I'll have plenty more to add in later posts about the opportunities the Saskatchewan NDP holds under Cam Broten's leadership. But before this weekend's convention is too far in the rear-view mirror, I'll take a few minutes to assess my own analysis of the leadership campaign.
And I'd like to think I had my share of successes.
My first-ballot best guess numbers were closer to pegging the candidates' positioning than any other poll or source, getting within 3% of each of the candidates' support levels. And my first-ballot analysis was on target in identifying exactly what Cam Broten needed to accomplish to have a chance on the second ballot - even if I underestimated his likelihood of managing to leapfrog Ryan Meili.
But therein lies the rub: I failed to account appropriately for what proved to be the deciding factor, even after identifying Broten's potential down-ballot appeal as his biggest strength from day one. So where did I go wrong in expecting Meili to hold enough down-ballot support to win based on the first-ballot results?
My working assumption is that I failed to account for an "I like him, but..." factor.
For all the post-campaign spin about a divided party, all indications I've seen are to the effect that each of the leadership candidates was broadly liked by a range of NDP members extending well beyond his immediate supporters. And Meili in particular stood out on that front, with at least one internal poll placing his net favourability rating at +67%.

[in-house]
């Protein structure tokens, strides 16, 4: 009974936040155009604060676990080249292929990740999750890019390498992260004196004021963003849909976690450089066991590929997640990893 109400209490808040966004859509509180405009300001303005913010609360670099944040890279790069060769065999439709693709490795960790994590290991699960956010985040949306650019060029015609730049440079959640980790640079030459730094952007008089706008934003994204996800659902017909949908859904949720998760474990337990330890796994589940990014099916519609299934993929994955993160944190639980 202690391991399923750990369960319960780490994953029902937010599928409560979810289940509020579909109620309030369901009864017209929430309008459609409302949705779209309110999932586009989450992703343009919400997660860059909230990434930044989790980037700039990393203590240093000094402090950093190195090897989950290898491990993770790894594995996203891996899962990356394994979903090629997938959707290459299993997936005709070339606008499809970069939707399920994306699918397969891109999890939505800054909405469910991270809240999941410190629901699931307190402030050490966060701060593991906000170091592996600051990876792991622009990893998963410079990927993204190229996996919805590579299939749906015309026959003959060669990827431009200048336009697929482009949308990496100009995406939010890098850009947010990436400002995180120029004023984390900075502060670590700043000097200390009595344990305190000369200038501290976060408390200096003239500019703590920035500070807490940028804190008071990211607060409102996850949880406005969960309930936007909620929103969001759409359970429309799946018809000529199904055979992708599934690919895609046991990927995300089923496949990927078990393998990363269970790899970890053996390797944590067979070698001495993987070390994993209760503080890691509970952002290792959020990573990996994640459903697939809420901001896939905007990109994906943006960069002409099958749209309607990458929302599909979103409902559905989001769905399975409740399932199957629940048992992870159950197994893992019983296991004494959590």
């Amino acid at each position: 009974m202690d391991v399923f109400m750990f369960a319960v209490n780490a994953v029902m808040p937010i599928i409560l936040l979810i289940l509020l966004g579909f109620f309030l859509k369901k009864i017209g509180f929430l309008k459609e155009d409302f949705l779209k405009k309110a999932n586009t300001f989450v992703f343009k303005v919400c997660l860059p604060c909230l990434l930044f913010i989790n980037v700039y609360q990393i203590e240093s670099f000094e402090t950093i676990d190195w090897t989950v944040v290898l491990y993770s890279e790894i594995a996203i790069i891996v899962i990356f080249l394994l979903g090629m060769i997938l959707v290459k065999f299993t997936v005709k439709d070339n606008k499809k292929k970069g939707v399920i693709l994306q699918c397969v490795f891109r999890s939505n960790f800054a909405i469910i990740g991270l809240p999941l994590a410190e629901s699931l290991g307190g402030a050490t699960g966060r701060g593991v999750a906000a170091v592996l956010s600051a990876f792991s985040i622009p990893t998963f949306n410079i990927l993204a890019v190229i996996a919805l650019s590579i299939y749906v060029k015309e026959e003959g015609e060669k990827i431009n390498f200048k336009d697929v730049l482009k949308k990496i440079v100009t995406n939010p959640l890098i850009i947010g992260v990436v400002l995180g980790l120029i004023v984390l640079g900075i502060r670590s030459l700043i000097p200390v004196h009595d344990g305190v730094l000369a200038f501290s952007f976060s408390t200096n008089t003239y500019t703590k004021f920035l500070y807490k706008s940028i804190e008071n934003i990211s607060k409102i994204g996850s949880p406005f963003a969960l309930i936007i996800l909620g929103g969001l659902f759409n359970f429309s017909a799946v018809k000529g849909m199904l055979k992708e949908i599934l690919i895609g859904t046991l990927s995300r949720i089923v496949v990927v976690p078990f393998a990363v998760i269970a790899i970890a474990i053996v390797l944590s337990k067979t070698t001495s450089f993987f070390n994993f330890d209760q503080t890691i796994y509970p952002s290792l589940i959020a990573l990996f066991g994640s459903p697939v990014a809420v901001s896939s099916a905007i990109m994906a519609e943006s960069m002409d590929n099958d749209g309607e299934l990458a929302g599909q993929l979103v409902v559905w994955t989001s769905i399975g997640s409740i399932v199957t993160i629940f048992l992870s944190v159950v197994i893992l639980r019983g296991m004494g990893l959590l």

It then didn't seem plausible to me that an electorate where a strong majority of members even outside of Meili's supporters had a positive view of him would line up strongly against him on a second ballot. (And that went doubly when his second-ballot opponent had been tagged with a marginally higher "will not support" number, and when an army of volunteers was at the ready to chase down the vote of anybody with a marginally positive impression of Meili.)
But ultimately, there is a difference between liking a candidate personally, and actually casting a ballot for him. And Broten looks to have convinced a substantial number of voters who have a favourable view of Meili generally to throw their support elsewhere in choosing their party's leader.
In retrospect, there were some signs which I could have taken into account in seeing that as a possibility - including some actual second-choice data and Broten's slight improvement on my expectations for the first ballot. And indeed, both campaigns look to have been far closer to the mark than I was in assessing the meaning of the first-ballot outcome.
So my takeaway from the just-concluded campaign is this: as much as the HOAG factor matters, a modest lead in favourability may not matter much at all when party members face a one-time vote.